In a recent decision, the United States Court of Appeals for the Federal Circuit further clarified the "all substantial rights" doctrine related to patent infringement and assignment. The court held that Lone Star Silicon Innovations LLC's (Lone Star) patent transfer agreement with Advanced Micro Devices (AMD) did not result in the transfer of "all substantial rights" necessary to bring a patent infringement case under 35 U.S.C. § 281. See Lone Star Silicon Innovations LLC v. Nanya Tech. Corp., Nos. 2018-1581, 2018-1582, 2019 U.S. App. LEXIS 16077, *1,*18 (Fed. Cir. May 30, 2019). Further, the court vacated and remanded the case for the district court to consider whether AMD, as the patentee, should be joined as a party under Federal Rule of Civil Procedure (FRCP) 19. Id. at *30-*31. This decision illustrates that patent transfer agreements must in "totality" transfer "all substantial rights" to a party before that party can sue for patent infringement under 35 U.S.C. § 281. See id. at *18. Also, this decision notes that depending on how a transfer agreement is structured, the original patentee potentially risks joinder to patent enforcement litigation it did not foresee. See id. at *30-*31.
Under 35 U.S.C. § 281, only "patentee[s]" can bring a civil action for patent infringement. The term patentee includes the original patentee (whether the inventor or original assignee) and "successors in title," but not licensees. See U.S.C. § 100(d). To determine whether a transfer agreement conferred an assignment or a license, a court will analyze whether the agreement's substance, rather than its formalities, in "totality" transferred "all substantial rights." See Lone Star, U.S. App. LEXIS 16077 at *6-*7. In determining whether an agreement's substance transferred "all substantial rights," the Federal Circuit typically focuses on two rights: enforcement and alienability. See id. at *11.
First, the disputed transfer agreement contained a broad conveyance of "all right, title and interest" in the covered patents to Lone Star from AMD. See id. at *8. However, the remainder of the agreement contained numerous provisions that "substantially curtail[ed]" Lone Star's rights of alienability and enforcement with respect to the asserted patents. See id. at *8-*9. The Federal Circuit focused on these three issues in the patent transfer agreement:
- Enforceability: AMD must consent before Lone Star can file suit against parties not listed in the transfer agreement. See id. at *12-*13. Further, AMD retains the right to grant a sublicense to any unlisted entity, thereby negating a lawsuit filed by Lone Star. See id.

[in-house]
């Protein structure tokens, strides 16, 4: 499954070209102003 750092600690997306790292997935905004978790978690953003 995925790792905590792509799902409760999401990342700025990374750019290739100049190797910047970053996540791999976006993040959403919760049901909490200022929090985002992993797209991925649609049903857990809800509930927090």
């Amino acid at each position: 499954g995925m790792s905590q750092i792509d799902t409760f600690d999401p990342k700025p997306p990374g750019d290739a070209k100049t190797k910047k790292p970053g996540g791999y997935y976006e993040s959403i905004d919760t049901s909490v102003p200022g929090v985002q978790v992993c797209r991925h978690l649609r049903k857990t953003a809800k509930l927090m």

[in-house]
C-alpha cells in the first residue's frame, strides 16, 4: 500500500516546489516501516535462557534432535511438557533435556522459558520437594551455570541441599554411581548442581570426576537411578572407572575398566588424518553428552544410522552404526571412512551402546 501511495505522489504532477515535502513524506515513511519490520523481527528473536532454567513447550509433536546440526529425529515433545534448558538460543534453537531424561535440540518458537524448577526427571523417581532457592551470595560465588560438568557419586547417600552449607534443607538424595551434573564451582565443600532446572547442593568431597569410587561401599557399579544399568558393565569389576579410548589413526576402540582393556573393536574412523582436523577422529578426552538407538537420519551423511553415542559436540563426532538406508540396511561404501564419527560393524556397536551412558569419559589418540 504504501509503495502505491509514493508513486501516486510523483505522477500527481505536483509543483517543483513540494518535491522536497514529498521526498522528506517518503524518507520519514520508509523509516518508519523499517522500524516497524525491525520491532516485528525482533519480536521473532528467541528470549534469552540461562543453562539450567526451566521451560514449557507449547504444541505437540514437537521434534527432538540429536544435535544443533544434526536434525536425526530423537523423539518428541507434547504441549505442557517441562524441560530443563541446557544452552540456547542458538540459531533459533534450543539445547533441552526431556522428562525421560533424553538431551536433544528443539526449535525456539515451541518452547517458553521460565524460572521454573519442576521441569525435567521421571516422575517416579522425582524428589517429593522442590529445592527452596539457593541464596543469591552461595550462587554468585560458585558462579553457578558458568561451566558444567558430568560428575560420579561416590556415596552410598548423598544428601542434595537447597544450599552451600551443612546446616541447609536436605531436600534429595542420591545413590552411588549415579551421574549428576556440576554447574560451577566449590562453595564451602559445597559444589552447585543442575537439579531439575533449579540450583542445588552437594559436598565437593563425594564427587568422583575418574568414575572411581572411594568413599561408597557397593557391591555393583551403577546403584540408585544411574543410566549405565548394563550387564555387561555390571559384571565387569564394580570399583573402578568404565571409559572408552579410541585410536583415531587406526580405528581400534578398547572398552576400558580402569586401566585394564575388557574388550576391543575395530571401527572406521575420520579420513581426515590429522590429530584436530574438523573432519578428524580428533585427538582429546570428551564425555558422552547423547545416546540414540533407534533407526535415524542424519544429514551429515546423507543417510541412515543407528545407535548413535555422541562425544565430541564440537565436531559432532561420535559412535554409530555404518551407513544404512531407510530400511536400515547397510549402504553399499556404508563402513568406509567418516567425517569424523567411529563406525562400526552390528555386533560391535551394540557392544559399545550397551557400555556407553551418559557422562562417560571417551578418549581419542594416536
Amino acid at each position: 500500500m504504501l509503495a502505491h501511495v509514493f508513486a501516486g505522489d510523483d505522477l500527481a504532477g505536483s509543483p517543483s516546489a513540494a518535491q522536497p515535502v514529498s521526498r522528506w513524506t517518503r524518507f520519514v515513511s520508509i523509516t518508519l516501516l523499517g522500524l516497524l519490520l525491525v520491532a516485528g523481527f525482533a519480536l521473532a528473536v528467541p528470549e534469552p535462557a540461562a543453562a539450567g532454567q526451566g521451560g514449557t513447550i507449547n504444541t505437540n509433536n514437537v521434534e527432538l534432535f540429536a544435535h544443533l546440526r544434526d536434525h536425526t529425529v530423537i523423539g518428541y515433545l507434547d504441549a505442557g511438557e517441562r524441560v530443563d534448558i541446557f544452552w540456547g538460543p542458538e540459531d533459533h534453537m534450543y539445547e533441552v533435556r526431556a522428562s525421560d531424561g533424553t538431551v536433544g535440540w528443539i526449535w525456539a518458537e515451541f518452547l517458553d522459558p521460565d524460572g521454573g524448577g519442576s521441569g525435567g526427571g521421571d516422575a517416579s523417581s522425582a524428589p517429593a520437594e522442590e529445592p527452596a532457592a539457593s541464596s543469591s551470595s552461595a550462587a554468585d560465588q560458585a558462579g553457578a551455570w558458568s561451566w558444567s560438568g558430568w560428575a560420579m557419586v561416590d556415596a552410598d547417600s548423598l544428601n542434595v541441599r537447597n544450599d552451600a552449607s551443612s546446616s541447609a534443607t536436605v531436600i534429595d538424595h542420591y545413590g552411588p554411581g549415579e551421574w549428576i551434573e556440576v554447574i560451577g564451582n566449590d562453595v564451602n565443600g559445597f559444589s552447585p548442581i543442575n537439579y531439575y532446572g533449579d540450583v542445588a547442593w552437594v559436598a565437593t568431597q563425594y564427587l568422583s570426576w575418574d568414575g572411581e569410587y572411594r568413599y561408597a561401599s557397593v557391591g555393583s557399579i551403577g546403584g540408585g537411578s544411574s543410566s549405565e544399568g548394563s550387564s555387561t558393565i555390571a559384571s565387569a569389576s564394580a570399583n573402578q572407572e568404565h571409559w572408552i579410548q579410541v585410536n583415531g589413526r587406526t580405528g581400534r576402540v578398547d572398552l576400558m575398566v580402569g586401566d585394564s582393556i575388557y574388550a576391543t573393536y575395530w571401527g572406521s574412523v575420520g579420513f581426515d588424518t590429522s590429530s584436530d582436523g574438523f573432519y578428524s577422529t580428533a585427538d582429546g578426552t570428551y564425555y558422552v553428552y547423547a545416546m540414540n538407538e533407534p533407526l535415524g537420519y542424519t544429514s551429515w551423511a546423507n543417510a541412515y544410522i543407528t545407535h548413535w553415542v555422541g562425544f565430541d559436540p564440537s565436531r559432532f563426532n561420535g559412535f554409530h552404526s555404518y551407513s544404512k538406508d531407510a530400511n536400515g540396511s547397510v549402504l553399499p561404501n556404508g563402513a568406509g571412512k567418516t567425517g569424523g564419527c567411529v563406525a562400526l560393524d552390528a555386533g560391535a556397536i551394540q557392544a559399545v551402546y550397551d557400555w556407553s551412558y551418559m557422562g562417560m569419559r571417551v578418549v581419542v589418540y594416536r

- Alienability: Lone Star cannot transfer the patents to a buyer unless that buyer agrees to be bound by the same restrictions as Lone Star; otherwise, AMD can withhold consent and stop the sale. Id. at *15-*16.
- Monetization: The transfer agreement secures a share of Lone Star's "monetization efforts" for AMD, wherein AMD and its affiliates can make, use and sell products practicing the patents. See id. at *16-*17.
When analyzing the "totality" of the agreement, the court held that all the facts "suggest that AMD did not transfer all substantial rights in its patents to Lone Star." See id. at *17. As a result, the Court held that Lone Star was a licensee and not an assignee, and therefore lacked the ability to assert a patent enforcement claim under 35 U.S.C. § 281. See id. at *18.
Second, the Federal Circuit determined that the district court failed to consider whether AMD should be joined per Rule 19 of the Federal Rules of Civil Procedure and, therefore, erred in dismissing the case. See id. at *24. While Lone Star did not have standing to assert a patent enforcement claim under 35 U.S.C. § 281, the Court held that because Lone Star retained some exclusionary rights and it possibly suffered an injury from the plaintiff, Lone Star had Article III standing. See id. at *18-*24. The Federal Circuit invoked Supreme Court precedent, which mandates courts to join patentees along with licensees who otherwise have standing, and held that the district court should have applied FRCP 19 analysis to consider whether AMD could have been or needed to be joined to the litigation. See id. at *24-*28 (citing Indep. Wireless Tel. Co. v. Radio Corp. of Am., 269 U.S. 459, 473 (1926)).
The Federal Circuit's holding provides clarification regarding patent transfer agreements. When drafting a patent transfer agreement, practitioners can use and accept broad language. However, they must be careful when using broad language in conjunction with giving rights to an assignor. While the transfer agreement in Lone Star broadly conveyed "all right, title, and interest" to the asserted patents, the transfer agreement's conveyance of assignor rights restricting the alienability and enforcement of the asserted patents caused the court to rule that the transfer agreement was merely a licensing agreement. Going forward, in order to properly assign a patent, practitioners must ensure that the substance of their transfer agreements do not contain provisions that severely restrict the alienability and enforceability of the assignee's rights to the patent.
As in Lone Star, if a transfer agreement contains such restrictive assignor provisions, a court may in "totality" view the agreement as a license rather than an assignment. Additionally, for those who own a patent and wish to assign the patent to another party, the transfer agreement must be drafted carefully when imposing ongoing restrictions to the patent. Otherwise, similar to AMD in Lone Star, a presumptive assignor may find itself on the verge of being a joined party in unexpected litigation.
Mandeep Raj (White & Case, Summer Associate, Silicon Valley) contributed to the development of this publication.
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